Age can have a significant impact on nutritional requirements for the preservation of muscle mass. As you age, metabolism slows and muscles melt away. This phenomenon reduces strength and weakens all the muscles. It is therefore important to adapt your diet accordingly.
- Sarcopenia: an age-related disease
- Increased nutrient requirements
- How to prevent sarcopenia?
Sarcopenia, an age-related disease
Sarcopenia is a syndrome characterized by a progressive and generalized loss of muscle mass and strength. This can lead to decreased physical performance and loss of independence in older people. It is considered a musculoskeletal disorder, mainly related to aging.
This is linked to several factors: a decrease in muscle protein synthesis, a breakdown of amino acids and a decrease in physical activity. Additionally, hormonal changes occur with age that can also contribute to sarcopenia. Sarcopenia can occur as early as age 40, although studies have been conducted on older subjects.
Increased nutrient requirements
Older people tend to eat less and therefore consume fewer nutrients.
For building muscle, older people need a higher protein intake than younger people. Protein is essential for muscle repair and growth, and sufficient amounts are needed to maintain muscle mass. Through food or supplementation, a good protein intake can prevent sarcopenia.
Essential for the proper functioning of the heart and vision, omega-3s protect the nervous system. Most French people do not consume enough omega-3s, which degrades their immune system more quickly.
For the elderly, the recommended intake is 1200 mg per day. It is important to monitor your calcium level in order to fight against osteoporosis, a disease of bone demineralization.
This vitamin allows the assimilation of calcium and its fixation on the bones. It is recommended to consume 10 to 15 mg per day, for people over 65 years old. According to several studies, vitamin D is the most widespread deficiency in the French population, especially during winter periods. For older people, especially those who stay indoors, it is important to monitor vitamin D levels.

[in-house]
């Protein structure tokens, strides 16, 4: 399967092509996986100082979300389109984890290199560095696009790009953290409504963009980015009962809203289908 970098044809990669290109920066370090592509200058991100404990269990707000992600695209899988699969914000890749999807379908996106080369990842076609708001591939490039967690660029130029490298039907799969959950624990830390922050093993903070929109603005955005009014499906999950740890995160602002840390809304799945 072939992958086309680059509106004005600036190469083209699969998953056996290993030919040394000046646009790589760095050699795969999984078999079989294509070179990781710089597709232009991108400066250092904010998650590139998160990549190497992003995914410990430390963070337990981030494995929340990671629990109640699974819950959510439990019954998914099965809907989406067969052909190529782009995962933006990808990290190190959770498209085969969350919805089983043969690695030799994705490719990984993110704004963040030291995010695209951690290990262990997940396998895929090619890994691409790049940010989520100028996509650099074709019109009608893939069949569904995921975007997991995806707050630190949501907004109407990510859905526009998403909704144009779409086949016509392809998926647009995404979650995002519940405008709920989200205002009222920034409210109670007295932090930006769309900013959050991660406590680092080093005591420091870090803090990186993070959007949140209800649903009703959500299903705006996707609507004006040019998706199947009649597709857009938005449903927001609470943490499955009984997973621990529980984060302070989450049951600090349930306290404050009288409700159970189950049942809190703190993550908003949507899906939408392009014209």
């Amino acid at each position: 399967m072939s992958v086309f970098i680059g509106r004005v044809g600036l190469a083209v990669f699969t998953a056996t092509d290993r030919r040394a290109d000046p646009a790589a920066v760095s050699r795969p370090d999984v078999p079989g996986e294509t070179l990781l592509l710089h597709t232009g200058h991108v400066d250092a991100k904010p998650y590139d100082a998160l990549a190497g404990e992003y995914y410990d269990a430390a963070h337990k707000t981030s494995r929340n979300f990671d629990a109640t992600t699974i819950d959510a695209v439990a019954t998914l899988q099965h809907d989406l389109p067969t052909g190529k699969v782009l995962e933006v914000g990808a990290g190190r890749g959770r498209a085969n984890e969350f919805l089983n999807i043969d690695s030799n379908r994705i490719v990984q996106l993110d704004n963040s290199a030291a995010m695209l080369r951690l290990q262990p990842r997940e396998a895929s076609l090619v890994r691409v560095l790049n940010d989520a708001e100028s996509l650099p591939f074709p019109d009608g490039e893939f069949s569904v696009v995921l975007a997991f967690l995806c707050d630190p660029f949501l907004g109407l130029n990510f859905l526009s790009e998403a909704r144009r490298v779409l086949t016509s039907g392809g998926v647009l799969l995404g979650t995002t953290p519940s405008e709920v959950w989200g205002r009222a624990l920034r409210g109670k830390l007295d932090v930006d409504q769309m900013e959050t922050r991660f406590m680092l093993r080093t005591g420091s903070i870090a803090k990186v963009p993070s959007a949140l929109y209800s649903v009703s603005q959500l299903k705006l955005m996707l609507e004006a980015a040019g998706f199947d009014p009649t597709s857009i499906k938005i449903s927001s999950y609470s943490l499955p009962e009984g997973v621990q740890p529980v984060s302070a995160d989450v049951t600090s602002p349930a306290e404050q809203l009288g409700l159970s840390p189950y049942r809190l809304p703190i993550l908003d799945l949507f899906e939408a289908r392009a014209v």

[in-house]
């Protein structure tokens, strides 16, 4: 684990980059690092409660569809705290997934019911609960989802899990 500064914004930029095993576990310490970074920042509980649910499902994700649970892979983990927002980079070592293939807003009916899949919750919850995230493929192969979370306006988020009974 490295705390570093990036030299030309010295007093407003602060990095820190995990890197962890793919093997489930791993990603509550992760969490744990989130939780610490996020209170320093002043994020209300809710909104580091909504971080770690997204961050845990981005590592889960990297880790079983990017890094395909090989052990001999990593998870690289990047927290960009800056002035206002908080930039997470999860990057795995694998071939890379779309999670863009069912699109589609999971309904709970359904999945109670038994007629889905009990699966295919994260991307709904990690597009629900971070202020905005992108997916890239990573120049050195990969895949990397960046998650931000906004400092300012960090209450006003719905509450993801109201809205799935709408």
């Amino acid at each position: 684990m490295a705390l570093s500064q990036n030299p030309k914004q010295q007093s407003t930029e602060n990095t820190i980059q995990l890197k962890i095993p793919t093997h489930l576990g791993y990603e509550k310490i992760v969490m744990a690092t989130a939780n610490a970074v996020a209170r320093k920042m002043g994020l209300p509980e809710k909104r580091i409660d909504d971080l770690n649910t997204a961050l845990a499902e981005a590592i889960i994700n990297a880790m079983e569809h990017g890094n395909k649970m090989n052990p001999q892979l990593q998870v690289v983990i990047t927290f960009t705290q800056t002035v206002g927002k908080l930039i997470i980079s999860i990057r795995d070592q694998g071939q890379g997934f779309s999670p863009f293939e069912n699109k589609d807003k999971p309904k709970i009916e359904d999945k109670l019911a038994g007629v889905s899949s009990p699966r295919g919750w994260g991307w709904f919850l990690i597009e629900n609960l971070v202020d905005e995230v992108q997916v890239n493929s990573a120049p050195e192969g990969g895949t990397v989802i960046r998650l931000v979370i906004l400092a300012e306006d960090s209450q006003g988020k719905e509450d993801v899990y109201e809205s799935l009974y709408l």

It is important to monitor your vitamin E level for several reasons. This vitamin facilitates recovery, strengthens the immune system and protects the nervous system. For athletes of all ages, vitamin E is a valuable ally in protecting against free radicals. The recommended daily allowance is 20 mg per day for the elderly.
Vitamin K deficiency is uncommon, but is seen more in older populations. Supplementing with vitamin K2 reduces the risk of cardiovascular accidents, osteoporosis and dental problems.
How to prevent sarcopenia?
Cell renewal being much longer with age, sarcopenia is difficult to avoid. However, it can be measured.
As seen above, the diet should be rich in protein, vitamins and fiber. Refined sugars, stimulants and bad fats are to be avoided, without completely banishing them.
It is important to fight against a sedentary lifestyle at any age, but even more so for the elderly. Indeed, the lack of physical activity promotes sarcopenia.
A sporting activity helps prevent muscle wasting by developing muscles. It is important to adapt the intensity of the effort according to the level of activity.
Two types of physical exercise help prevent sarcopenia:
- Resistance exercises (muscle exercises and stretching with weights, dumbbells, rubber bands)
- Weight-bearing exercises (walking, running, dancing, badminton, tennis, skating, etc.).
Ideally, two to three weekly sports sessions are recommended.
In the context of a sports practice, the intake of food supplements is recommended, in particular BCAA 4.1.1 which will be more adapted to the physiological needs of seniors. BCAA Builders help build muscle and promote recovery.
It may also be relevant to supplement with type II collagen. This helps prevent joint pain and promotes joint tissue regeneration. It is ideal for people prone to osteoarthritis or arthritis.